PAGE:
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A palm tree
between hostile worlds

The house of the Salesian Sisters in Jerusalem is located in the Musrara district which sprung up outside the walls of the Old City at the end of the 19th century. The house stands at the point where three worlds meet, the Christian, the Jewish (it is right beside the orthodox quarter of Mea Shearim) and the Muslim neighbourhoods (it is only a few metres from the Damascus Gate).

Today, as well as being the Salesian Sisters’ headquarters, their house is also a nursery school and a residence for pilgrims and scholars. This nursery school is attended by about 70 children. For the past 11 years refresher courses in biblical studies have been provided in the residence for sisters who come from all over the world. In the courtyard towers an extremely tall palm tree which is a great worry to the Sisters: it is so tall and bends so dramatically in the wind that they fear it might fall on the houses next door, owned by Israelis. They have tried to obtain authorization to cut it down but without success.

We talk to the Sisters – there are seven of them in all, of different ages – in a welcoming room. The atmosphere is relaxed. They are Sabina, Caterina, Lina, Giuliana, Margherita, Milena and Silvia. Some of them are Italian, others come from Slovenia, Hungary and Bethlehem. They too speak Italian, the language of the convent, but they all know Arabic and Hebrew. They speak of themselves with trusting openness, not without a hint of coquetry. And from their stories, as well as the problems of the nursery school’s management, their paths as energetic and enthusiastic women emerge, together with the breakdown of relations between Christians, Arabs and Jews. Such a mixture could only exist in Jerusalem, one immediately realizes while listening to their tales and above all letting a sense of this fascinating and complex world emerge through their words. Before settling in Jerusalem they all came from other regions of the Middle East – Syria, Lebanon or Egypt. These are difficult places, theoretically described as “missionary locations”, even though, in answer to my specific question, the Sisters tell me that they have never had conversions, either spontaneous or even less sought by them and that they have always respected the religion of others. At their school, today as in the past, there are lessons in the Catholic religion for the Catholic children and in the Islamic religion for the Muslim children. All the Sisters have been through periods of war, they have lived under bombardments and built and rebuilt after the destruction. They seem very serene.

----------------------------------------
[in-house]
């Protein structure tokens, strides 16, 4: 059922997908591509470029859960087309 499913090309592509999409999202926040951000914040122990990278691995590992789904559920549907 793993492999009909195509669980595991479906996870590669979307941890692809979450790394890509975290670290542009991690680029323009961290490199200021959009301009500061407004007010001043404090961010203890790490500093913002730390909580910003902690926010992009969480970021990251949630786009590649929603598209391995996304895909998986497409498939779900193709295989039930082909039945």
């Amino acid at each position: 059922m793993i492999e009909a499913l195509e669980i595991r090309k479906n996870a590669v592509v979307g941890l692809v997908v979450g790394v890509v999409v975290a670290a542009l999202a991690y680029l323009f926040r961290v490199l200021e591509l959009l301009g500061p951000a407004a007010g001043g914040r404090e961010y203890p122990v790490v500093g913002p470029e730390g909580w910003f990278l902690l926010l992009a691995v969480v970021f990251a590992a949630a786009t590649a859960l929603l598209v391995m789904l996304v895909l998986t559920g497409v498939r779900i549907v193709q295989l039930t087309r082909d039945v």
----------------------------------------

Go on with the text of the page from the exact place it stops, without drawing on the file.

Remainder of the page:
Sr Sabina speaks; she arrived in Israel from Italy in August 1957: “At the gate of Naples they told me that there had been an assassination attempt in Haifa. I was a little frightened but then the employee said to me “Go, Sister, you will see that you will be able to do some good”. She came to the House of Musrara in Jerusalem in 1966. “Here was the last road; beyond there was the West Bank, but then we did not take this road to get here but rather by the route from the Mandelbaum Gate and we always had our passports with us. For religious ceremonies we went to Notre Dame, which was then far smaller than it is today”. They had the whole house to themselves once again after the Hebrew University, which had rented the two wings for a few years, had given it up. “However we had many thieves, I’d sometimes run after them but I was somewhat scared. They were Moroccan Jews and the poor. They threw stones at us but the Israeli Government and the police defended us”. These were the years immediately preceding the Six-Day War which was radically to transform the political panorama of this area. “There was so much poverty here, everything was decrepit, the other sisters had started on repairs, but in short there was still so much to do. It was the two of us, Sr Caterina and I: we rolled up our sleeves and set to work! I left two months before the Six-Day War. I was sent to Egypt, to Cairo, where I stayed for 16 years. I then returned to Jerusalem”. Sr Caterina adds her voice. She was born in Piedmont in 1933 in a village in the Province of Asti. She has been in the Middle East since 1964 and lived through the 1967 war in the Salesian Monastery of Cremisan, Bethlehem, which was then located in Jordan. She remembers the Arab, Syrian, Lebanese and Egyptian novices, about six or seven of them, obliged by their families to leave the convent because of the war. The Arabs were terrified of the Israelis, she recounts, memories of the 1948 war were still vivid.